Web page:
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Genetic and Rare Diseases Information Center (GARD)

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Hereditary multiple osteochondromas

Other Names for this Disease
  • Hereditary multiple exostoses
  • Hereditary multiple exostosis
  • HMO
  • Multiple exostoses
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Your Question

I have hereditary multiple osteochondromas. My granddaughter has been having swelling of her joints with pain in her hands. I am suspicious that this may be a manifestation of my disease. I had always been under the impression that my children did not have this disease. My father was the one who passed the disease on to my sister and I. I would like to find someone that would like to help me follow up on this and to find out if this could be present in my daughter or grandchildren.

Our Answer

We have identified the following information that we hope you find helpful. If you still have questions, please contact us.

What is hereditary multiple osteochondromas?

Hereditary multiple osteochondromas (HMO) (formerly called hereditary multiple exostoses) is a genetic condition in which people develop multiple benign (noncancerous) bone tumors that are covered by cartilage (called osteochondromas). The number and location of osteochondromas varies greatly among affected individuals. These tumors are not present at birth, but almost all affected people develop multiple osteochondromas by the time they are 12 years old. Once the bones stop growing, the development of new osteochondromas also usually stops. Osteochondromas can cause abnormal growth of the arms, hands, and legs, which can lead to uneven limb lengths (limb length discrepancy) and short stature. These tumors may cause pain, limit joint movement, and exert pressure on nerves, blood vessels, and surrounding tissues. Osteochondromas are typically benign; however, researchers estimate that people with HMO have about a 1% lifetime risk of these tumors becoming a cancerous osteochondrosarcoma. HMO is caused by mutations in the EXT1 and EXT2 genes and is inherited in an autosomal dominant pattern.[1]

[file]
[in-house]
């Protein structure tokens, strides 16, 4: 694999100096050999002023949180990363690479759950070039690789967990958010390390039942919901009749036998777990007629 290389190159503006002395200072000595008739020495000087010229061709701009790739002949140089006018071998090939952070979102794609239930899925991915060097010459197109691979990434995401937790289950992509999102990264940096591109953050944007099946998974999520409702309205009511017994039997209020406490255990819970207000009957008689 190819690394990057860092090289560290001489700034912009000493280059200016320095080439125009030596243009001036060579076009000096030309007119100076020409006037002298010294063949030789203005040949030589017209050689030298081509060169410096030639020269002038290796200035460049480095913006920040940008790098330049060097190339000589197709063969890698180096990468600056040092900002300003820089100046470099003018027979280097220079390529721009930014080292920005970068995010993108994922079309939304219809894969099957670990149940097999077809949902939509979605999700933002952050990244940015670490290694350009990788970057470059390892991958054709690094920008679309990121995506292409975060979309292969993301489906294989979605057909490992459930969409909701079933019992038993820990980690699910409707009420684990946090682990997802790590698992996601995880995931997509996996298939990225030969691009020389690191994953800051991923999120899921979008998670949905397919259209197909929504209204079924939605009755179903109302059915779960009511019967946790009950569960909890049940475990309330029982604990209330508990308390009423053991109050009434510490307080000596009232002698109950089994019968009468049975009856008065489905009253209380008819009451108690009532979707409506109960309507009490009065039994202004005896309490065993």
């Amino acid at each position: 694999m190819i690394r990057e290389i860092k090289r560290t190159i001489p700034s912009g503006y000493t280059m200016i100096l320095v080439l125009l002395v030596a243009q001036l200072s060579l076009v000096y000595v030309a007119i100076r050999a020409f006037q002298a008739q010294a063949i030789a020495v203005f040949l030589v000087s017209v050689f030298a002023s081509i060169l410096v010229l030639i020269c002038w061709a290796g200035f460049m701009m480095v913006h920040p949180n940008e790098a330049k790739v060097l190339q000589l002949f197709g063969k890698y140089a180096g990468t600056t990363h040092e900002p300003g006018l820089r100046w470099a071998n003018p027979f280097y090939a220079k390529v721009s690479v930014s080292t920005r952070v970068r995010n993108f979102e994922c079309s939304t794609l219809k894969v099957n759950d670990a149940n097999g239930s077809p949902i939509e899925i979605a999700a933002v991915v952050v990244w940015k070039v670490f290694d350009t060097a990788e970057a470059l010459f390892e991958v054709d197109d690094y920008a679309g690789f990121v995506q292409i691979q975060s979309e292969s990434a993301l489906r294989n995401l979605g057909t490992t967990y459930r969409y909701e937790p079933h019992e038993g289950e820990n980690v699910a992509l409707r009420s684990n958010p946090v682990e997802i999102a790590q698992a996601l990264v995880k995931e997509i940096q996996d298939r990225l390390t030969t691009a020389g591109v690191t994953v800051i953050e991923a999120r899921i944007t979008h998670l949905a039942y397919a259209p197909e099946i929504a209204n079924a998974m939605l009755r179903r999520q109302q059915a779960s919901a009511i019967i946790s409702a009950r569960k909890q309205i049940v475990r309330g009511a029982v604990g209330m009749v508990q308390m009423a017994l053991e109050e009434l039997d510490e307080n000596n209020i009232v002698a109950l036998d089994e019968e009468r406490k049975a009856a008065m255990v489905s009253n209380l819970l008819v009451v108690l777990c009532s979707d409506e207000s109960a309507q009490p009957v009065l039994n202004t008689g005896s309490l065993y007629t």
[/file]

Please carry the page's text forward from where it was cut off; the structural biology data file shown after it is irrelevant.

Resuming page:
Last updated: 6/1/2011

How is hereditary multiple osteochondromas inherited?

HMO is caused by mutations in the EXT1 and EXT2 genes. It is inherited in an autosomal dominant pattern, which means that one copy of the altered gene in each cell is sufficient to cause this condition. In most cases, an affected individual inherits the mutation from one affected parent. Other cases result from new mutations in the gene and occur in people with no history of the condition in their family.[2]

Most affected individuals (96%) that have inherited a gene mutation from their parent show signs and symptoms of this condition. However, the family history may appear negative because of the failure to recognize the disorder in family members and/or reduced penetrance. Reports have suggested that some females may not show clinical features of HMO but still have the gene mutation that causes this condition.[1]
Last updated: 6/27/2011

Is genetic testing available for hereditary multiple osteochondromas?

GeneTests lists the names of laboratories that are performing genetic testing for hereditary multiple osteochondromas. To view the contact information for the clinical laboratories conducting testing for the EXT1 gene, click here.  To view the contact information for the clinical laboratories conducting testing for the EXT2 gene, click here.

Please note:  Most of the laboratories listed through GeneTests do not accept direct contact from patients and their families; therefore, if you are interested in learning more, you will need to work with a health care provider or a genetics professional.  Below, we provide a list of online resources that can assist you in locating a genetics professional near you.
Last updated: 6/1/2011

How can I find a genetics professional in my area?

Genetics clinics are a source of information for individuals and families regarding genetic conditions, treatment, inheritance, and genetic risks to other family members. More information about genetic consultations is available from Genetics Home Reference. To find a genetics clinic, we recommend that you contact your primary healthcare provider for a referral.

The following online resources can help you find a genetics professional in your community:
Last updated: 10/18/2013